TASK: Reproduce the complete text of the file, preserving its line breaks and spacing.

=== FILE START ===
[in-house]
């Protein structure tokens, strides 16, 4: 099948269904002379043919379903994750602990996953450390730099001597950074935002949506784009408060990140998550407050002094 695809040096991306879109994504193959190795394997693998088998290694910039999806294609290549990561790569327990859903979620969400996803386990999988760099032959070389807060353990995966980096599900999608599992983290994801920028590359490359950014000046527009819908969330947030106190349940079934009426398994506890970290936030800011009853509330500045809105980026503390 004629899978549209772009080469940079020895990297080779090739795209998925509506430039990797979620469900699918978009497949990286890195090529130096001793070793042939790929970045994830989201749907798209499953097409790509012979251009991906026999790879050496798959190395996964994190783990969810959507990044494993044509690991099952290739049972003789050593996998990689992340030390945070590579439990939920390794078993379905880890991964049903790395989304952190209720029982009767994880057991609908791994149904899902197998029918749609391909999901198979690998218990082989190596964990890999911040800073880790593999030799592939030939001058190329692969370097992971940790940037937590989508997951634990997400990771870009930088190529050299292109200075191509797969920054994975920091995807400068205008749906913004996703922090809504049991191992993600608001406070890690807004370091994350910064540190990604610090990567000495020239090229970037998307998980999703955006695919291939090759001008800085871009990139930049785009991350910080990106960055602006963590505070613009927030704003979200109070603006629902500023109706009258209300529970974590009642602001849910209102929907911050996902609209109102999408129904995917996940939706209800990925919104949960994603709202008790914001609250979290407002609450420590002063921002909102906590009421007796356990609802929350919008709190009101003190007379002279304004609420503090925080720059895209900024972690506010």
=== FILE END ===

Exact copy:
[in-house]
């Protein structure tokens, strides 16, 4: 099948269904002379043919379903994750602990996953450390730099001597950074935002949506784009408060990140998550407050002094 695809040096991306879109994504193959190795394997693998088998290694910039999806294609290549990561790569327990859903979620969400996803386990999988760099032959070389807060353990995966980096599900999608599992983290994801920028590359490359950014000046527009819908969330947030106190349940079934009426398994506890970290936030800011009853509330500045809105980026503390 004629899978549209772009080469940079020895990297080779090739795209998925509506430039990797979620469900699918978009497949990286890195090529130096001793070793042939790929970045994830989201749907798209499953097409790509012979251009991906026999790879050496798959190395996964994190783990969810959507990044494993044509690991099952290739049972003789050593996998990689992340030390945070590579439990939920390794078993379905880890991964049903790395989304952190209720029982009767994880057991609908791994149904899902197998029918749609391909999901198979690998218990082989190596964990890999911040800073880790593999030799592939030939001058190329692969370097992971940790940037937590989508997951634990997400990771870009930088190529050299292109200075191509797969920054994975920091995807400068205008749906913004996703922090809504049991191992993600608001406070890690807004370091994350910064540190990604610090990567000495020239090229970037998307998980999703955006695919291939090759001008800085871009990139930049785009991350910080990106960055602006963590505070613009927030704003979200109070603006629902500023109706009258209300529970974590009642602001849910209102929907911050996902609209109102999408129904995917996940939706209800990925919104949960994603709202008790914001609250979290407002609450420590002063921002909102906590009421007796356990609802929350919008709190009101003190007379002279304004609420503090925080720059895209900024972690506010």